Configuration of a two-bar/CCS fracture test for fracture toughness measurement developed by Rittel A compact compression sample is sandwiched between the incident and transmission bars, and crack initiation time is detected by a fracture gauge. Reproduced from Rittel (203).

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Figure 11

Configuration of a two-bar/Brazilian disk fracture test for brittle materials. A Brazilian disk sample with a center notch is sandwiched between the incident and transmission bars and loaded to failure by a compressive pulse. The Mode I and Mixed Mode I/II fracture tests can be performed by changing the angle θ. Reproduced from Zhou (227).

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Figure 12

Crack-tip coordinate reference 298

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Figure 13

The comparison of natural frequency ω1/ω0 determined by different models. Here the frequencies are normalized by the fundamental frequency of a simply supported uncracked beam, i.e., ω0=(π/S)2EI/ρA. The specimen dimensions are 10×10×55 mm3 with a/W=0.5, S/W=4, and it is assumed to be in a state of plane strain (169).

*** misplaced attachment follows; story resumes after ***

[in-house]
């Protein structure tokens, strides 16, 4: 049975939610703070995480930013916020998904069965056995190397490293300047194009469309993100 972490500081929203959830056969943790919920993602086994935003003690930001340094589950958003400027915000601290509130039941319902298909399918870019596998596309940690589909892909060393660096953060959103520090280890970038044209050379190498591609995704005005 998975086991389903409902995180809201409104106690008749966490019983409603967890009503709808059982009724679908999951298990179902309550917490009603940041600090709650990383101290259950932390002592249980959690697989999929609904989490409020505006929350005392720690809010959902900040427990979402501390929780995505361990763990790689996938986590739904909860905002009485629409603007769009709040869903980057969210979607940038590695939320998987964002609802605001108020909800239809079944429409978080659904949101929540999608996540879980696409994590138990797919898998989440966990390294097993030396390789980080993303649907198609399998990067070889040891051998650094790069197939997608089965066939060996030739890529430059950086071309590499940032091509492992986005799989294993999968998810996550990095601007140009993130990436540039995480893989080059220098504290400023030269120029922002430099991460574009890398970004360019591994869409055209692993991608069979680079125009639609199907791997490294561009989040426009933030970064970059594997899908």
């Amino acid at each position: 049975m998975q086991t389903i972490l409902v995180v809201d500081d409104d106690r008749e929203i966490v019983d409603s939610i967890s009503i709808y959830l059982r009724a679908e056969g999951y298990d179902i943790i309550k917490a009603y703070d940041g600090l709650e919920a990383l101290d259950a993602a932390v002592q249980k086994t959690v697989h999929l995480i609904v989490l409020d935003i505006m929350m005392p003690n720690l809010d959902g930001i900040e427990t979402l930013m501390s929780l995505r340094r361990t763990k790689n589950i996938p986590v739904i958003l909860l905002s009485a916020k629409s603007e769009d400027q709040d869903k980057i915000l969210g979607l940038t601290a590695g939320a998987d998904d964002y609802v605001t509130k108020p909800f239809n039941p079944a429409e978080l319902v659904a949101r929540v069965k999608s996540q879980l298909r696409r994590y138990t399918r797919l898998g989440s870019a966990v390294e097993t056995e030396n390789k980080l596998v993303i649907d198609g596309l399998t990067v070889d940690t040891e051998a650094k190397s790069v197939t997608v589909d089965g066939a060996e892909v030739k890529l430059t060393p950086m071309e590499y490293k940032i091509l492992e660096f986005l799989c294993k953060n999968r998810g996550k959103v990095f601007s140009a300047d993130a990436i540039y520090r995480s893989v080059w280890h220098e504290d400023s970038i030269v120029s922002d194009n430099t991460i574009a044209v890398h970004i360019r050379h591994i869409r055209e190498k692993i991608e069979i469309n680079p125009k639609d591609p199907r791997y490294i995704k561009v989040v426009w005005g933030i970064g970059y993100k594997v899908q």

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Figure 14

Typical signals from strain gauges and fracture gauges for fracture time measurement: (a) recorded by a small strain gauge attached near the crack tip. Here a strain gauge with gauge dimensions of 0.79×1.57 mm2 was affixed at 1.5 mm from the crack tip, a high-strength steel sample (6.5 mm(width)×4 mm(thickness)×40 mm(length)) with relative crack length of a/W=0.5 was loaded to failure in a Hopkinson bar four-point bend fracture test; (b) recorded by a fracture gauge mounted ahead of the crack tip. Here a single wire fracture gauge, and a tungsten base heavy alloy Charpy type sample (10 mm(width)×8 mm(thickness)×23 mm(length)) with a relative crack length of a/W=0.4 were used. (b) is reprinted from Weisbrod and Rittel (98).